Genealogy Of Muslim Illegitimate Children To Continue As Usual

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PUTRAJAYA – The current implementation of genealogy of Muslim illegitimate children will go on as usual, said National Registration Department Director-General Datuk Mohd Yazid Ramli.

“Any amendments to the current implementation would only be considered after the decision by the Federal Court,”he said in a statement today on the judgement by the Appeals Court that any child conceived out-of-wedlock could use the name of the man who admits fatherhood.

He said the NRD through the Attorney-General’s Chambers had filed an appeal against the verdict of the case which sided the applicant at the Federal Court.

Mohd Yazid said the High Court had previously ruled that under Islamic law, it was not allowed that a child bears the surname of the person who claimed fatherhood as he had been born less than six moths from the date of the parents’ marriage.

“As such, the action taken by the NRD is in line with the decision of the Muzakarah National Fatwa Committee Council,”he said here, yesterday.

In a landmark decision on Thursday by a three man bench, the Court of Appeal ruled that a child conceived out of wedlock can take on his or her father’s surname. The ruling covers all children conceived out of wedlock, whether Muslim or non-Muslim.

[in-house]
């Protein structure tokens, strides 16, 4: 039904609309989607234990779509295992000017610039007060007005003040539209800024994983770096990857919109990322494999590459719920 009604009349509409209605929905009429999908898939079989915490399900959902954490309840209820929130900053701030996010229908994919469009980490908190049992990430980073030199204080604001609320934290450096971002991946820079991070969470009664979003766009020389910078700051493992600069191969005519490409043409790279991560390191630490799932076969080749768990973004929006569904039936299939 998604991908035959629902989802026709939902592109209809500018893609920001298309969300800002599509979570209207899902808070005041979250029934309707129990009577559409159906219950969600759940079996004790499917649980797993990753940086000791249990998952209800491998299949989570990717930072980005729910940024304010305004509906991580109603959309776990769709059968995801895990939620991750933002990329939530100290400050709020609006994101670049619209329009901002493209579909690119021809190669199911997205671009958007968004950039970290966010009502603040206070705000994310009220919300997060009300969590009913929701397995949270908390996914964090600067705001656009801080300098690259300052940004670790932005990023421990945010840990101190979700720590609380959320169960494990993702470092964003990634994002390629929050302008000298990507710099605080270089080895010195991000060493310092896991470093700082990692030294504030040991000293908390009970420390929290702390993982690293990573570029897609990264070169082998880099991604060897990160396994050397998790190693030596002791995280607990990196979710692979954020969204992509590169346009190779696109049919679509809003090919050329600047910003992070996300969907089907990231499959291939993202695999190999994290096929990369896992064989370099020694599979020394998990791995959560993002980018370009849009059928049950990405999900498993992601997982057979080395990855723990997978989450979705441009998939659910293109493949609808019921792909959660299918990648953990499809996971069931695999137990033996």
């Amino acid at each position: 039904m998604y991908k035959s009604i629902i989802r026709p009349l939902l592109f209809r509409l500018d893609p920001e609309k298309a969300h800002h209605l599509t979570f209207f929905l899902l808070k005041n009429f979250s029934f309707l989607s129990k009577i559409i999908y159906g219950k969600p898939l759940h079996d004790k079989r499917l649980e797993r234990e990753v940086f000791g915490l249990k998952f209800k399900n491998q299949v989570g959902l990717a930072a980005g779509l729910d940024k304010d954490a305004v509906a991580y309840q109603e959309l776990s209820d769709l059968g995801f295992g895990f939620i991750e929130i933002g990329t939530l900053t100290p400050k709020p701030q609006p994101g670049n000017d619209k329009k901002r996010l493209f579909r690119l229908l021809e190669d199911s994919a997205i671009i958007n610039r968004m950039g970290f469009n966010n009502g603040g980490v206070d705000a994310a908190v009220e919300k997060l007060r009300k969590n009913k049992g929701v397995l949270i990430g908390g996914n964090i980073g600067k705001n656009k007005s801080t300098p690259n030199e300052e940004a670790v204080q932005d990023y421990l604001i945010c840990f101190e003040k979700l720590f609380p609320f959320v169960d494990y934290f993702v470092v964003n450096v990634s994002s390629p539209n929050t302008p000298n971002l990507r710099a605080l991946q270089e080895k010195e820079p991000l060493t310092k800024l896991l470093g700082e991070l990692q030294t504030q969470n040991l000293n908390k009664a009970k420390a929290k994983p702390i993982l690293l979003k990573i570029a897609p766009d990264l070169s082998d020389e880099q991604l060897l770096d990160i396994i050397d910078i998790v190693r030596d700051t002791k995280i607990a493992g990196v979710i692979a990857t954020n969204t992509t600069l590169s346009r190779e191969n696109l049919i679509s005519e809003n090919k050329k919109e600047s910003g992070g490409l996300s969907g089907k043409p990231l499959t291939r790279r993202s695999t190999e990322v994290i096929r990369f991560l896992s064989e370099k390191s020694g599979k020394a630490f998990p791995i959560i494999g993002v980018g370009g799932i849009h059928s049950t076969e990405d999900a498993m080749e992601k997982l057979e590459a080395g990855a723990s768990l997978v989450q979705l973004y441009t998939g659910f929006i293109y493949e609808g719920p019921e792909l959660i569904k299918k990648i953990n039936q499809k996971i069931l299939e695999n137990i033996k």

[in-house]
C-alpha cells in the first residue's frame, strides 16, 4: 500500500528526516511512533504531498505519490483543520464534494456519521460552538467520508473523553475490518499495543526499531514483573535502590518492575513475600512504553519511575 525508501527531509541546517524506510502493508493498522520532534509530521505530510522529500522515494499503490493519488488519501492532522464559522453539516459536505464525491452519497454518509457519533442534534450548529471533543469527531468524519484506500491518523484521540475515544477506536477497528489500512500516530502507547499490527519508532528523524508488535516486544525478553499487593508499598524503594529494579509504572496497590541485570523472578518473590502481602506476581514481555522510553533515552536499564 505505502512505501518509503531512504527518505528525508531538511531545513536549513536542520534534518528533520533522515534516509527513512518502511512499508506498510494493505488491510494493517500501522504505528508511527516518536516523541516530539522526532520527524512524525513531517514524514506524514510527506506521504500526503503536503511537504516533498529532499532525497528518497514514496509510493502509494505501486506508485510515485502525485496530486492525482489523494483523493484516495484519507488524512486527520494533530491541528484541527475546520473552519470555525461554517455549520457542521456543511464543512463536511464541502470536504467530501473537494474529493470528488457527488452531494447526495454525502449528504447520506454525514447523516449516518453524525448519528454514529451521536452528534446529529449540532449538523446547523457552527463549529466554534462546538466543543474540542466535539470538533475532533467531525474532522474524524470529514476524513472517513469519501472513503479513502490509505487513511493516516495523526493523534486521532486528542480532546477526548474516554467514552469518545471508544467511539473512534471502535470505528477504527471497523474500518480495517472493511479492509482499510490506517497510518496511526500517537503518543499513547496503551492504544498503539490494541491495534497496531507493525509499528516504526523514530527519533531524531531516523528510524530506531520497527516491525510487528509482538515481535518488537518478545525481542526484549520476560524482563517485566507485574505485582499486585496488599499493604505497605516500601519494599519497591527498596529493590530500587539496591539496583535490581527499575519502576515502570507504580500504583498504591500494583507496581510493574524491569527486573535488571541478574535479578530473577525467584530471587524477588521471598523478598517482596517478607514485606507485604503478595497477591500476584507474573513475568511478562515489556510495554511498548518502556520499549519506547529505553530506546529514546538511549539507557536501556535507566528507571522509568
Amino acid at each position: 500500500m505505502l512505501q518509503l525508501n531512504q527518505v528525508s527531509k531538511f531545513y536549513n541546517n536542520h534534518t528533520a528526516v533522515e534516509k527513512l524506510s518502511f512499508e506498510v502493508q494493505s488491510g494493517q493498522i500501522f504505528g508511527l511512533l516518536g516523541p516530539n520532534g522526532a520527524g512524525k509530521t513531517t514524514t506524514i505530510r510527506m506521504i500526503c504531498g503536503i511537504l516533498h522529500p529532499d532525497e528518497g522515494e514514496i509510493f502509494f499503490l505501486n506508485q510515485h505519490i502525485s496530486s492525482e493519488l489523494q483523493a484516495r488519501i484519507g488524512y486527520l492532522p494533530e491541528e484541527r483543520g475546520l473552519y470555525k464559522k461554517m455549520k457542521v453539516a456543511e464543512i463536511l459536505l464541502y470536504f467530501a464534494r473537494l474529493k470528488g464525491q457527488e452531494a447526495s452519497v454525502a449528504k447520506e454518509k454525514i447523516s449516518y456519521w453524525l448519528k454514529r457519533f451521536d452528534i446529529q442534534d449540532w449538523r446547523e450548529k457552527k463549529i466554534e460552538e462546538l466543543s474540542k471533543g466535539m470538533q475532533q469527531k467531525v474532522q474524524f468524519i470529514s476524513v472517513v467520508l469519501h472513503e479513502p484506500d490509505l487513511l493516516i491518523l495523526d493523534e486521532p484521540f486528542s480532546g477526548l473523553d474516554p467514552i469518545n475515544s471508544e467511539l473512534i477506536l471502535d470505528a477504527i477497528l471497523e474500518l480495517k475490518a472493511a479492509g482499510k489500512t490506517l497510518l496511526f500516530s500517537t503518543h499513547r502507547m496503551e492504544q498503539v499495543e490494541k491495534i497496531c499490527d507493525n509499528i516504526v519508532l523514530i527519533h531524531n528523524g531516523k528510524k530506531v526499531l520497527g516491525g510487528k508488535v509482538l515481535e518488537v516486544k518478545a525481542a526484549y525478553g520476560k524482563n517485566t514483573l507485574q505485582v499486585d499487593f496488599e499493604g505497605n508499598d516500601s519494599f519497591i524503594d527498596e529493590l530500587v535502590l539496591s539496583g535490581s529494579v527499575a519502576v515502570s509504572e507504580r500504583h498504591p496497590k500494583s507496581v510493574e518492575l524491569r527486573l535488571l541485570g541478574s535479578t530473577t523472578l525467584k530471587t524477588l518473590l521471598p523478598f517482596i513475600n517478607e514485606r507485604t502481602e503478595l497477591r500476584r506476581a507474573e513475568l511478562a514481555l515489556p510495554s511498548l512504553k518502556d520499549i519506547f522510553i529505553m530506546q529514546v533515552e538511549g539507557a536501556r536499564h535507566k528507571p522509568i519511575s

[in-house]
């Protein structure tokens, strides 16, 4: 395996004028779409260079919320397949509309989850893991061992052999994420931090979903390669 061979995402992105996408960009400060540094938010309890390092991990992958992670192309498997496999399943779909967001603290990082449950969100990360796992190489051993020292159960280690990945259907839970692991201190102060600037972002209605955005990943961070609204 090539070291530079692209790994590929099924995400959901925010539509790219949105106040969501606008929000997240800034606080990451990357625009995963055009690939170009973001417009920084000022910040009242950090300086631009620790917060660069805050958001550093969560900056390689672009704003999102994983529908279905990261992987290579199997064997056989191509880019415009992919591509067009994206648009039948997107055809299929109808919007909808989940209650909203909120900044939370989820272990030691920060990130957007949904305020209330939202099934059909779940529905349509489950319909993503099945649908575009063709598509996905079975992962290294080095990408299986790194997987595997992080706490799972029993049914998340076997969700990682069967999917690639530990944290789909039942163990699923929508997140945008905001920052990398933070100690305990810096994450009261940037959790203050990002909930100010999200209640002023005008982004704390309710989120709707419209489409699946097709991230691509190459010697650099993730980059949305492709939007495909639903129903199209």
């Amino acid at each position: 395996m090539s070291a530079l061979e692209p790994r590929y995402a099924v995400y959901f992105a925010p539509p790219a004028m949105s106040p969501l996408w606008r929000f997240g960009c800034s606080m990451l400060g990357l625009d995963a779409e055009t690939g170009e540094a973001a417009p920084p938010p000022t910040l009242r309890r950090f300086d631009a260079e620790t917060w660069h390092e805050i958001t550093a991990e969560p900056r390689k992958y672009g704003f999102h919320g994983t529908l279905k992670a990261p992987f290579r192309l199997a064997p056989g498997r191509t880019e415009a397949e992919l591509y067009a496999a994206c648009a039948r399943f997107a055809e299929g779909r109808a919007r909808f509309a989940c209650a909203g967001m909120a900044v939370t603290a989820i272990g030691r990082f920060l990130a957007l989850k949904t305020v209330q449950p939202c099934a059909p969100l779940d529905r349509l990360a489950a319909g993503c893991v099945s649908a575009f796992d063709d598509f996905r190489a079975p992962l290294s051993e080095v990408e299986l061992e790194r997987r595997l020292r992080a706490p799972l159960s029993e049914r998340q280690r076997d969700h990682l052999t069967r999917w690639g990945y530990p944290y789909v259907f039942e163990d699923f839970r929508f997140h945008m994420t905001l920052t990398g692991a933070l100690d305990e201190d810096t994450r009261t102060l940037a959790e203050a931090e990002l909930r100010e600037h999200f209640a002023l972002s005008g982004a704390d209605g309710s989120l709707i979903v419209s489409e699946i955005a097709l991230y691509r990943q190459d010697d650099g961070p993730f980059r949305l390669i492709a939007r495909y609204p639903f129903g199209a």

The court made the ruling in an appeal involving a seven-year-old child (MEMK), who was born five months and 24 days (or five months and 27 days according to the Islamic Qamariah calendar) after his parents married.

Justice Abdul Rahman Sebli, who wrote the unanimous decision in the 29-page judgment, said the jurisdiction of NRD’s director-general is a civil one and is confined to determine whether the father had fulfilled the requirements of Section 13A(2) of the Births and Deaths Registration Act (BDRA).

This ruling essentially reads that the edict on such matters by the National Fatwa Committee does not have the force of law.

In 2003, the National Fatwa Committee decided that a child conceived out of wedlock (“Anak Tak Sah Taraf”) cannot carry the name (“tidak boleh dinasabkan”) of the person who claims to be the father of the child, if the child was born less than six months of the marriage.

Justice Abdul Rahman said the NRD director-general is not obligated to apply, let alone to be bound by a fatwa issued by a religious body such as the National Fatwa Committee.

The child was registered with the NRD two years after birth and at the time of doing this, the parents jointly applied to have MEMK’s name as the father, but the NRD registered the child as “bin Abdullah” instead.

Justice Abdul Rahma said the NRD director-general acted irrationally in refusing to use the child’s father in the birth certificate on the purported ground that according to the fatwa issued by the National Fatwa Committee, the child could not be ascribed with his father’s surname as he is an illegitimate child.

He pointed out that for the NRD director-general to do so would amount to an abrogation of his power under the BDRA and surrendering it to the religious body.

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